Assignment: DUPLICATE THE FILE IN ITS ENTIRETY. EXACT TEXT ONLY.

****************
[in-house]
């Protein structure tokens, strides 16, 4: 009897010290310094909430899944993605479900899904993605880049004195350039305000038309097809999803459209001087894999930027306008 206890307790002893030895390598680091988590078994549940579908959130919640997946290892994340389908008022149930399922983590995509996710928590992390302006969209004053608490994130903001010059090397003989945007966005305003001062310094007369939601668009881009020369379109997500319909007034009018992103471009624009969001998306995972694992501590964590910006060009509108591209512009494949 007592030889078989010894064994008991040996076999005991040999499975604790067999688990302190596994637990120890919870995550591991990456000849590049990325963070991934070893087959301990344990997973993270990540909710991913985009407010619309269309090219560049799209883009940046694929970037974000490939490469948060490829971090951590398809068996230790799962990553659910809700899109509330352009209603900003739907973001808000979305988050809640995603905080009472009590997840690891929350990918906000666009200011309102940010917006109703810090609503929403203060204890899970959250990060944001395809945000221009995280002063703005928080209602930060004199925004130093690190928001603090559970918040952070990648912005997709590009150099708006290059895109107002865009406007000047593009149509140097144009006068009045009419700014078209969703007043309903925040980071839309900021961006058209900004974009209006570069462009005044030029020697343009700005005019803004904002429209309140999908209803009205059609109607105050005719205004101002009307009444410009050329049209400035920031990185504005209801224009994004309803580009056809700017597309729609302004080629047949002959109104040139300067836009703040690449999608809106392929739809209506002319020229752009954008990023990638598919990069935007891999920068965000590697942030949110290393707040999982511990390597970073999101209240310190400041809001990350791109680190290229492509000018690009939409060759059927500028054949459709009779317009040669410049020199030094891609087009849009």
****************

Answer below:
[in-house]
């Protein structure tokens, strides 16, 4: 009897010290310094909430899944993605479900899904993605880049004195350039305000038309097809999803459209001087894999930027306008 206890307790002893030895390598680091988590078994549940579908959130919640997946290892994340389908008022149930399922983590995509996710928590992390302006969209004053608490994130903001010059090397003989945007966005305003001062310094007369939601668009881009020369379109997500319909007034009018992103471009624009969001998306995972694992501590964590910006060009509108591209512009494949 007592030889078989010894064994008991040996076999005991040999499975604790067999688990302190596994637990120890919870995550591991990456000849590049990325963070991934070893087959301990344990997973993270990540909710991913985009407010619309269309090219560049799209883009940046694929970037974000490939490469948060490829971090951590398809068996230790799962990553659910809700899109509330352009209603900003739907973001808000979305988050809640995603905080009472009590997840690891929350990918906000666009200011309102940010917006109703810090609503929403203060204890899970959250990060944001395809945000221009995280002063703005928080209602930060004199925004130093690190928001603090559970918040952070990648912005997709590009150099708006290059895109107002865009406007000047593009149509140097144009006068009045009419700014078209969703007043309903925040980071839309900021961006058209900004974009209006570069462009005044030029020697343009700005005019803004904002429209309140999908209803009205059609109607105050005719205004101002009307009444410009050329049209400035920031990185504005209801224009994004309803580009056809700017597309729609302004080629047949002959109104040139300067836009703040690449999608809106392929739809209506002319020229752009954008990023990638598919990069935007891999920068965000590697942030949110290393707040999982511990390597970073999101209240310190400041809001990350791109680190290229492509000018690009939409060759059927500028054949459709009779317009040669410049020199030094891609087009849009």